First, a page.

There are 3 credit reporting agencies (Equifax, Experian, and TransUnion), and each is required by federal law to provide a free credit report once per year. You can submit for your free credit report by visiting or by calling 877-322-8228.

Look over your report carefully. There are a couple things you can look for:

  • Late or overdue payments that are listed that you might be able to prove that you actually paid
  • Is there another name or address listed under your name?  Only your name should be listed on the credit report.  If there is anyone else, you might be the target of identity theft.

If there is incorrect information on your credit report, you must notify both the credit bureau and the information provider (i.e., wherever you got your credit report from).  Include copies of any documents that may support your claim (cancelled checks, statements), but be sure to keep the originals for your records.  Send your credit dispute by certified mail with return receipt requested.  The investigation will take about 30 days, and you will receive notification of the results of the investigation. If the credit bureau finds that there was, in fact, incorrect information on your report, you should be sure to contact the other 2 credit bureaus to make sure your report is updated with the correct information.

Conflicting Credit Scores


Conflicting Credit Scores
QUESTION: For several years I have been signed up for a credit monitoring tool so that I can keep track of my credit. I was recently very surprised when I went into a dealership and I found out that the credit score they told me I have was different than what my credit monitoring tool said I had. Why is my score different?

ANSWER: When you are talking about your “credit” you are really referring to the financial history and information about you that is recorded within the three main credit bureaus.  They are: Experian, TransUnion and Equifax.  Generally the information is the same between all 3 bureaus, but what many people don’t understand is that lenders don’t all look at this history the same way. Whether you are talking about a home loan or an auto loan, each of these industries uses different criteria and assigns different weight to the data within your credit history.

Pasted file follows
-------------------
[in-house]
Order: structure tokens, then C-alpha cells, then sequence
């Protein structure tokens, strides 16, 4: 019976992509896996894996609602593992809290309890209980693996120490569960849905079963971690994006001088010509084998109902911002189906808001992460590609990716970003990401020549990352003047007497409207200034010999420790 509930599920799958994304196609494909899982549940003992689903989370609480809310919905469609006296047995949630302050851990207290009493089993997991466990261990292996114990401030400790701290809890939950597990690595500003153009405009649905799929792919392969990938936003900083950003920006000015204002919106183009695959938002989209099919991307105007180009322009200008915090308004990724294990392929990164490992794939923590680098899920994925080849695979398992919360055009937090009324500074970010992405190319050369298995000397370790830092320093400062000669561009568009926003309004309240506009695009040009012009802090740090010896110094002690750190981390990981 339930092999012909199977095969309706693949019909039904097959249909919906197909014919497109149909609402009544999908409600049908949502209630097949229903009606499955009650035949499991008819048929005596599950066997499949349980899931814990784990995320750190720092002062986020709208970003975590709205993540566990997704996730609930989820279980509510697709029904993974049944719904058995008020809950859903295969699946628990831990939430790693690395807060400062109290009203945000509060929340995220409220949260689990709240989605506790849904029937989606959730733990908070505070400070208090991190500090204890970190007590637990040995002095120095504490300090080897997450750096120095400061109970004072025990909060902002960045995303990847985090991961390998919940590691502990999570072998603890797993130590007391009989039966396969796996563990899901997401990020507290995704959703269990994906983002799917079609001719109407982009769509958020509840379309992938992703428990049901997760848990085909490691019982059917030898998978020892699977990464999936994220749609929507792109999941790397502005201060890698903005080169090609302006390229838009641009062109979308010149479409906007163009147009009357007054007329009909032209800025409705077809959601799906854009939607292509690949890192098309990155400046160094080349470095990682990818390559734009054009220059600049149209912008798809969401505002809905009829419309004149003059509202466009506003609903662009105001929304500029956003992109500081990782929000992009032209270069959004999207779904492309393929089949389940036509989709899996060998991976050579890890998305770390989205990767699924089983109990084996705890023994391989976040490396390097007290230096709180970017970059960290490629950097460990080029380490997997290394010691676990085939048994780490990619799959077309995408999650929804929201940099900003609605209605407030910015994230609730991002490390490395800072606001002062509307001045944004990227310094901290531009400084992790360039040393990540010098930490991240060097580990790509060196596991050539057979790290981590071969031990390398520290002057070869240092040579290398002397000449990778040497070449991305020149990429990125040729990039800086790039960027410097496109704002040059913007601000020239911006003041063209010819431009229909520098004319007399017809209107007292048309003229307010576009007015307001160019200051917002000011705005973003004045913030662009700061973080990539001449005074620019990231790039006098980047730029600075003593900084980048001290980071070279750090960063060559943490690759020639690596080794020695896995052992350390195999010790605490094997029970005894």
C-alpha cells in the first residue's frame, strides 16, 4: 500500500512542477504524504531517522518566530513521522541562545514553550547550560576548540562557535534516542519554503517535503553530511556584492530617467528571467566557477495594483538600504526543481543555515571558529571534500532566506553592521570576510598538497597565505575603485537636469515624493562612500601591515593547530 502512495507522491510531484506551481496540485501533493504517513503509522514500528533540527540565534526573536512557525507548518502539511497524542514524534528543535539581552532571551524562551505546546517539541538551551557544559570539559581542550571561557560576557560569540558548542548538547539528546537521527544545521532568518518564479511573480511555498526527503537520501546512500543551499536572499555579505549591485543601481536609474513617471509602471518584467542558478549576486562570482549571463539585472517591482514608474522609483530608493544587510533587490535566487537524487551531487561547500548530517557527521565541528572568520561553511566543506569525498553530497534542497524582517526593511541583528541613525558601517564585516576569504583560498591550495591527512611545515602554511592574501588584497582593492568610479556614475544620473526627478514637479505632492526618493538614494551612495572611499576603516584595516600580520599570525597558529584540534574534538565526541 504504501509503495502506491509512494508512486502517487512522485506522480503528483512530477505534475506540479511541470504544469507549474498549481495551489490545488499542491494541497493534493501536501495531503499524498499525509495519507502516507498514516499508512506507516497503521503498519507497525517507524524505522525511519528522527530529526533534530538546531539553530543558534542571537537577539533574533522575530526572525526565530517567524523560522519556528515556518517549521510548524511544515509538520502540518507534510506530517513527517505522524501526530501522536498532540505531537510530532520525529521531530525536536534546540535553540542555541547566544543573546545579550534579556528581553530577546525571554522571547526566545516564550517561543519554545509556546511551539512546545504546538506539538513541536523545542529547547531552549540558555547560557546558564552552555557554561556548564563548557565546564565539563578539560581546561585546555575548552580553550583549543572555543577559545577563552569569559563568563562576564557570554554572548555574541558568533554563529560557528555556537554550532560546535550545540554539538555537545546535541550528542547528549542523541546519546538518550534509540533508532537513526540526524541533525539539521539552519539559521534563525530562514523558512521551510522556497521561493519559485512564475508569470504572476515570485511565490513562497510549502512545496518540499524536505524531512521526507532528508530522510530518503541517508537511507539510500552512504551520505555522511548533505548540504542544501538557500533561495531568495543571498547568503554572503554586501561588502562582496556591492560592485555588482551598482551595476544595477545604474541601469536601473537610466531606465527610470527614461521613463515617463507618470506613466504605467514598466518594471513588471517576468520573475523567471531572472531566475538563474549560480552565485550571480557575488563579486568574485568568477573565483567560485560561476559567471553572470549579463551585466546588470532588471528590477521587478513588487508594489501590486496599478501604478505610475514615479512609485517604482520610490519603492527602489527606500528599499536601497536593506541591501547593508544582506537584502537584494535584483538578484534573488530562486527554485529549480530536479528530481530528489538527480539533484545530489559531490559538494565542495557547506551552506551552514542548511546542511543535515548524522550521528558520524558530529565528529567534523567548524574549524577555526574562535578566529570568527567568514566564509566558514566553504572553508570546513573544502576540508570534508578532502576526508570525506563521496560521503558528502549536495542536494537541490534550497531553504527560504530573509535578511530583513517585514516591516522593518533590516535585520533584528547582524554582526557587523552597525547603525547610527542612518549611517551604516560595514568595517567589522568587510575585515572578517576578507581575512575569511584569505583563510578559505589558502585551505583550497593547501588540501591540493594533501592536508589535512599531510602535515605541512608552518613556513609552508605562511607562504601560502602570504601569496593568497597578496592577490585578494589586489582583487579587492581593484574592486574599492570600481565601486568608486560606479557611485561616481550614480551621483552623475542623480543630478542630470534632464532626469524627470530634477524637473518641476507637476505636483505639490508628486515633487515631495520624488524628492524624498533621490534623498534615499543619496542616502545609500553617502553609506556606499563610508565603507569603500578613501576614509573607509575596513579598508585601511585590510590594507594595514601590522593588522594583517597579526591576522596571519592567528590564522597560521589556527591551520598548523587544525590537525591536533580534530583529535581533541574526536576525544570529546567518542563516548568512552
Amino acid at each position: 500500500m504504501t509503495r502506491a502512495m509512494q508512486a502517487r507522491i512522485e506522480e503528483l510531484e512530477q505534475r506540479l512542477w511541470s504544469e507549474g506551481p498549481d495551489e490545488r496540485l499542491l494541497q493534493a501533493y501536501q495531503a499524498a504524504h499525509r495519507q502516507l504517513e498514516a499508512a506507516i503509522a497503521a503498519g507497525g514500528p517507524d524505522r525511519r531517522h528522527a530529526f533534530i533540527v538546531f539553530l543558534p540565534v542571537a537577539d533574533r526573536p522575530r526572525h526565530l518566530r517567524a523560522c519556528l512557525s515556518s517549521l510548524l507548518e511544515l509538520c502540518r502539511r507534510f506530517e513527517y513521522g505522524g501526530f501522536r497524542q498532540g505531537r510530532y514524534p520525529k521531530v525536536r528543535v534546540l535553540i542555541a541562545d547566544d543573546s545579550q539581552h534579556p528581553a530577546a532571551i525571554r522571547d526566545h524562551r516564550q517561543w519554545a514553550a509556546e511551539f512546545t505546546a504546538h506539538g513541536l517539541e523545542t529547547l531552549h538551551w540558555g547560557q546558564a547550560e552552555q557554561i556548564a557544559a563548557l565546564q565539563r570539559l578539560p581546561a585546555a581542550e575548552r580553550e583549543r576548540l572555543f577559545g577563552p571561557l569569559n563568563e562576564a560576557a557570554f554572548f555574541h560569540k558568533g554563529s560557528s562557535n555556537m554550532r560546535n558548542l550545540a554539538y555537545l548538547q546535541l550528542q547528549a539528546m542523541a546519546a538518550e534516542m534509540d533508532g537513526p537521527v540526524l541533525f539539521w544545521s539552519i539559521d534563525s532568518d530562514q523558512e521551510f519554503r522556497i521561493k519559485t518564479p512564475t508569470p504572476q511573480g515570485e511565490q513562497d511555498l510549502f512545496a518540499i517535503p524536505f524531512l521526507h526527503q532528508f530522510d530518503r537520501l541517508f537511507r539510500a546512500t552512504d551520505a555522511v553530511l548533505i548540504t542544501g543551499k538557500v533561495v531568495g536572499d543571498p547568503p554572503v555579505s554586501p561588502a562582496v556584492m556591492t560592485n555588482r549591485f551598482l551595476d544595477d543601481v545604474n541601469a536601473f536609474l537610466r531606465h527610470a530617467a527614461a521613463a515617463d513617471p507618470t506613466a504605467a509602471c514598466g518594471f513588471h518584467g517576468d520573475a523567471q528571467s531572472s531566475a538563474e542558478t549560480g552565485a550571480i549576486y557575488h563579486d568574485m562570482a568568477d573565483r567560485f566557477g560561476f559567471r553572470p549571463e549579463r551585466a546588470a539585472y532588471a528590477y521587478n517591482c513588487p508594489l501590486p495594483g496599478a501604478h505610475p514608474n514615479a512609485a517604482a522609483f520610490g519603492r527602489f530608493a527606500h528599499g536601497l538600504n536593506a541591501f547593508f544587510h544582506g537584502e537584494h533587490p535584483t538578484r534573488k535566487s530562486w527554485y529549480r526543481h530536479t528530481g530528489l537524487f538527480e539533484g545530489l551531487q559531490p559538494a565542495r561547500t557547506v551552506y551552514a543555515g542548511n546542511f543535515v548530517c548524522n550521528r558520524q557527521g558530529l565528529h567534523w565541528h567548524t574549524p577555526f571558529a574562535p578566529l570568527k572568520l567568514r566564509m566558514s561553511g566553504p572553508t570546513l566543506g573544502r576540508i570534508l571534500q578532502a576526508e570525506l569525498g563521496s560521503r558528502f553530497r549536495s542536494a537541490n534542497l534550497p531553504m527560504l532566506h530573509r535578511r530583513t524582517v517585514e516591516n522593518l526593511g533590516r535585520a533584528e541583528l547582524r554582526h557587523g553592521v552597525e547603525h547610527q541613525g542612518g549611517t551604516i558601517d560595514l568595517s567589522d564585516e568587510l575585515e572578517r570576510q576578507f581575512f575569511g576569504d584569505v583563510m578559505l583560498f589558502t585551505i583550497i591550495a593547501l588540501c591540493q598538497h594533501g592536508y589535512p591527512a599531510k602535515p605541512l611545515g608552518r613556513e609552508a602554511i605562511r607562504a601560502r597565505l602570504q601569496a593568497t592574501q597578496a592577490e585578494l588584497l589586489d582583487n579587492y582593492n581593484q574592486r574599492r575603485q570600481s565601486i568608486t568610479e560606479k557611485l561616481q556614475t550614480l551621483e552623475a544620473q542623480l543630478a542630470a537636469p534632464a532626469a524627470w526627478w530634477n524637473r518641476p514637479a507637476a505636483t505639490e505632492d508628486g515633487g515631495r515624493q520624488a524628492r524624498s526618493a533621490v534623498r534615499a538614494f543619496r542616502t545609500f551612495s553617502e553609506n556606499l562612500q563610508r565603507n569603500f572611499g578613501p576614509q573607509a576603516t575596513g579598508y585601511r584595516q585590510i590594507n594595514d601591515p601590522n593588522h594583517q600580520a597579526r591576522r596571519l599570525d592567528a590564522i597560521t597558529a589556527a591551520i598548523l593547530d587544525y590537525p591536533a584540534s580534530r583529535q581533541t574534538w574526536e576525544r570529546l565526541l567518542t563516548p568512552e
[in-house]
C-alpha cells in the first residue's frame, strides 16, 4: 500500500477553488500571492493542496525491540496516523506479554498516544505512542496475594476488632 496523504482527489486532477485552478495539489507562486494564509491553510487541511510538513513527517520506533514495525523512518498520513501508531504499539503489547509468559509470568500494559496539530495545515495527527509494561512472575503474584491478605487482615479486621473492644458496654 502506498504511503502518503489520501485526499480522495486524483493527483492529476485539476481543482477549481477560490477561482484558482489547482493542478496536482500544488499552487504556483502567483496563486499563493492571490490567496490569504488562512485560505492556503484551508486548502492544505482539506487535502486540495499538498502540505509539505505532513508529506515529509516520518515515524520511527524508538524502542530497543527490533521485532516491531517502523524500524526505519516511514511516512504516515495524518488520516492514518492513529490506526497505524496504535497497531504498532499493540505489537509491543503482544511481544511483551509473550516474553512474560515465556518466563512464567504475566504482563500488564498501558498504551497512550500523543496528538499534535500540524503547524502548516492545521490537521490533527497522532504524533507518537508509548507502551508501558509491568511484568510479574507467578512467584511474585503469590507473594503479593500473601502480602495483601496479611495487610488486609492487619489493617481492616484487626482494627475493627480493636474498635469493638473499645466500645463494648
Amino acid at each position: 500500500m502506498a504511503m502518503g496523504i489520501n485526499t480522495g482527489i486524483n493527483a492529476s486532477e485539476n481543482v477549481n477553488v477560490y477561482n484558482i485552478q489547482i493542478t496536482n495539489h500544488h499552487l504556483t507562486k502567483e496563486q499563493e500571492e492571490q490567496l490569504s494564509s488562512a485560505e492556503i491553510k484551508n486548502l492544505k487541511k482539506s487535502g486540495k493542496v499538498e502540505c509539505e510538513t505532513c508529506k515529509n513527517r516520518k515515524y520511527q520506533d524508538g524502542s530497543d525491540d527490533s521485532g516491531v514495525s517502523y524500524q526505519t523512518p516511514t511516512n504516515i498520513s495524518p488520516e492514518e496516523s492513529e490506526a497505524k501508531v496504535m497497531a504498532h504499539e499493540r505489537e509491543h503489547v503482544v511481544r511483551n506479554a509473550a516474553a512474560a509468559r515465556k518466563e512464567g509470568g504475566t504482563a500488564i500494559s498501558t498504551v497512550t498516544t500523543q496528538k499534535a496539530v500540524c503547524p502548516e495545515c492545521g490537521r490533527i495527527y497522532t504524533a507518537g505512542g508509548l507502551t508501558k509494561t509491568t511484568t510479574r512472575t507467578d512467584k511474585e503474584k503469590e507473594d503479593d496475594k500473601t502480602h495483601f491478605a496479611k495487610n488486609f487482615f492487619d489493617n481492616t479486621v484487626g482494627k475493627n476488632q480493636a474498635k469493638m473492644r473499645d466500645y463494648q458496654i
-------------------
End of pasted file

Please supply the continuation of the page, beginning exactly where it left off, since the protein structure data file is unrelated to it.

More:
For example, a customer that recently visited us found out that his score pulled by the dealership was actually 100 points lower than his credit monitoring tool. This was because the criteria used for purchasing an automobile was different than the criteria that was being used by his credit monitoring tool. While the credit monitoring programs that exist are wonderful for monitoring issues such as identity theft, it is important to realize that the score they assign to you will not always be the same if you decide to take a loan for a large purchase.

Businesses that make financial assumptions each use different methods or ways to evaluate your credibility as a person (your “credit worthiness”) and some lenders may not care as much about specific transactions or types of activity on your credit report as other lenders do. If you have concerns about what information was used by a lender to determine your credit score, a great tool take note of is the “risk based price notice” form that should be given to you by any dealership that pulls your credit.

If you ever feel that your credit history contains erroneous or inaccurate information, it is very important to get it corrected. Remember, a better credit score can have the potential to save you thousands of dollars in interest. For examples of how credit score can affect your finances, read more at